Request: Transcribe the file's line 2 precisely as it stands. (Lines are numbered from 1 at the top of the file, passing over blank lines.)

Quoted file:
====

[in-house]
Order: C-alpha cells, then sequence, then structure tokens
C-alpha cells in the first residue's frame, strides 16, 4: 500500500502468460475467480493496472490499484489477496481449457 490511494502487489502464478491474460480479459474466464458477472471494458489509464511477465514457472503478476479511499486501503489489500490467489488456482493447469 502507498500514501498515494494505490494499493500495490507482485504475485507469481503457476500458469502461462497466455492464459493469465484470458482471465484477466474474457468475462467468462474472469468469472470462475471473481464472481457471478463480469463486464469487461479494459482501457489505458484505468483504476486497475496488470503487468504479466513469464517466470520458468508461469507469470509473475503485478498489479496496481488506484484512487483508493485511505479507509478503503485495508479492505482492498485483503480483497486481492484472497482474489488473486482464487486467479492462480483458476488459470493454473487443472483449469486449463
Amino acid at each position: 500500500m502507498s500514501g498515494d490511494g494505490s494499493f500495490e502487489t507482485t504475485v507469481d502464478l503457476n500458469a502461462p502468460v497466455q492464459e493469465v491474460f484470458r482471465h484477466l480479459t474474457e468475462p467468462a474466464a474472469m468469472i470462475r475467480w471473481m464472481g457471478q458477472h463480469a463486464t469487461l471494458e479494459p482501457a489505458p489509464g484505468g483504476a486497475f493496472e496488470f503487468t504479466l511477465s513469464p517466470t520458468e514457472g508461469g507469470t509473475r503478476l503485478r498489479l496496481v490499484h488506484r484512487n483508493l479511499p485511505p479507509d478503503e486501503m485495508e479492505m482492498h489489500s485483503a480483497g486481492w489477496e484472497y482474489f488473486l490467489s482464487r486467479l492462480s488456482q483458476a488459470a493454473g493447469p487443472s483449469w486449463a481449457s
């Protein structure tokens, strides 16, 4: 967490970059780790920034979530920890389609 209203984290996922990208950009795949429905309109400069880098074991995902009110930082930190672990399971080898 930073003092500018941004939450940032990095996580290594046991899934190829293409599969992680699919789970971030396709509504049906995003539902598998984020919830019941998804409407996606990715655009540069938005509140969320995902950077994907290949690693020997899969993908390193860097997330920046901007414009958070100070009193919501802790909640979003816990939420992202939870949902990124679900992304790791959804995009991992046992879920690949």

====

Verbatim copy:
Order: C-alpha cells, then sequence, then structure tokens